Cloudflare invites folk to dabble in the 'distributed web' with InterPlanetary File System gateway

Five billion pages on open-source project, just like the original World Wide Web


Cloudflare has decided the four-year-old InterPlanetary File System (IPFS) project looks strong enough to warrant a little love, and has launched a gateway to allow the IPFS-curious to try out the "distributed web" protocol.

The hosting outfit said users can use IPFS both to find and host content (noting there are currently about five billion pages of IPFS content) without installing and configuring their own client software.

The company explained in a blog post that, as a distributed file system, IPFS has a couple of advantages over HTTP/S: users can host content themselves without big hosts as gatekeepers (just like the original vision for the web, really), and because the address unit is content rather than a host's location, it's resilient against outages at particular hosts.

IPFS borrows its content-addressability from the Bitcoin and BitTorrent protocols. Like BitTorrent, all participants in the network (as Cloudflare put it, from a Raspberry Pi to "the world's biggest server") store and serve blobs of content and, like Bitcoin, content is addressed by its hash.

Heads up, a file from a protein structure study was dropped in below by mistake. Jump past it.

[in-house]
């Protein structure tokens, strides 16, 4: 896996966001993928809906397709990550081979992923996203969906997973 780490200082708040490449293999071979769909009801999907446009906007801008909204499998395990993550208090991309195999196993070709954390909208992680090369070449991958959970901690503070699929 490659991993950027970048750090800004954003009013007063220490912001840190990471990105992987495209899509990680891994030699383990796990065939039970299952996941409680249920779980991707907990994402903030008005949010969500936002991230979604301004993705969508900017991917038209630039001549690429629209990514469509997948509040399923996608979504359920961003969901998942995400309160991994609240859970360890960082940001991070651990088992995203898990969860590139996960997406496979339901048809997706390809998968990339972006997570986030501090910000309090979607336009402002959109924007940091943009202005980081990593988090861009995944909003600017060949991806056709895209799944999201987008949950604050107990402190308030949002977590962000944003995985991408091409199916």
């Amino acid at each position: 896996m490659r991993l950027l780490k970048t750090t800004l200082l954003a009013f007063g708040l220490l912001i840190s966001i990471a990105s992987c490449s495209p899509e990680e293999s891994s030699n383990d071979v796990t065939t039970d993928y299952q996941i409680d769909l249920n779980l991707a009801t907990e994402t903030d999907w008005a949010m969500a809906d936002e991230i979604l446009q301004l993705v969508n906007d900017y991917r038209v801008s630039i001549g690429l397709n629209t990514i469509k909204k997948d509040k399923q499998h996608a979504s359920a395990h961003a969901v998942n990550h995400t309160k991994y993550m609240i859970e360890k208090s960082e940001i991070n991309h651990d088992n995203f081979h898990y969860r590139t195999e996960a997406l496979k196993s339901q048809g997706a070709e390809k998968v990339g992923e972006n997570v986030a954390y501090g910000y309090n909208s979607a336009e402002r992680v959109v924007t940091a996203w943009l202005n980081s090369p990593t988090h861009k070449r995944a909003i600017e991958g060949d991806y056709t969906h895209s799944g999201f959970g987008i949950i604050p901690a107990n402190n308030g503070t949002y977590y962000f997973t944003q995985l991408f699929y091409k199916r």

Cloudflare said: "Rather than asking the network 'get me the content stored at 93.184.216.34,' you ask 'get me the content that has a hash value of QmXnnyufdzAWL5CqZ2RnSNgPbvCc1ALT73s6epPrRnZ1Xy.' (QmXnnyufdzAWL5CqZ2RnSNgPbvCc1ALT73s6epPrRnZ1Xy happens to be the hash of a .txt file containing the string 'I'm trying out IPFS')."

IPFS addresses, Cloudflare said, are multihashes – they carry information about the hashing algorithm and hash length used (the leading "Qm" in the example indicates SHA-256) as well as the the hash output.

The hashing also protects data from being interfered with in transit, since any alteration to the file will show up when you test the received content's hash against the requested hash.

IPFS hashing - Cloudflare

Tampering with content will show up in the IPFS hash. Image: Cloudflare

The Cloudflare gateway allows users to request IPFS-hosted content from a browser (via HTTPS, using a fully qualified file path that includes the content's hash).

For hosting, "you can also build a website that's hosted entirely on IPFS, but still available to your users at a custom domain name. Plus, we'll issue any website connected to our gateway a free SSL certificate, ensuring that each website connected to Cloudflare's gateway is secure from snooping and manipulation."

The company's demonstrations also include an IPFS-hosted searchable archive of StackExchange; this how-to explains how to host a website on the gateway; and there's a bucket of documentation at the IPFS site here.

IPFS is also being discussed as part of a distributed internet infrastructure project at the Internet Engineering Task Force here. ®

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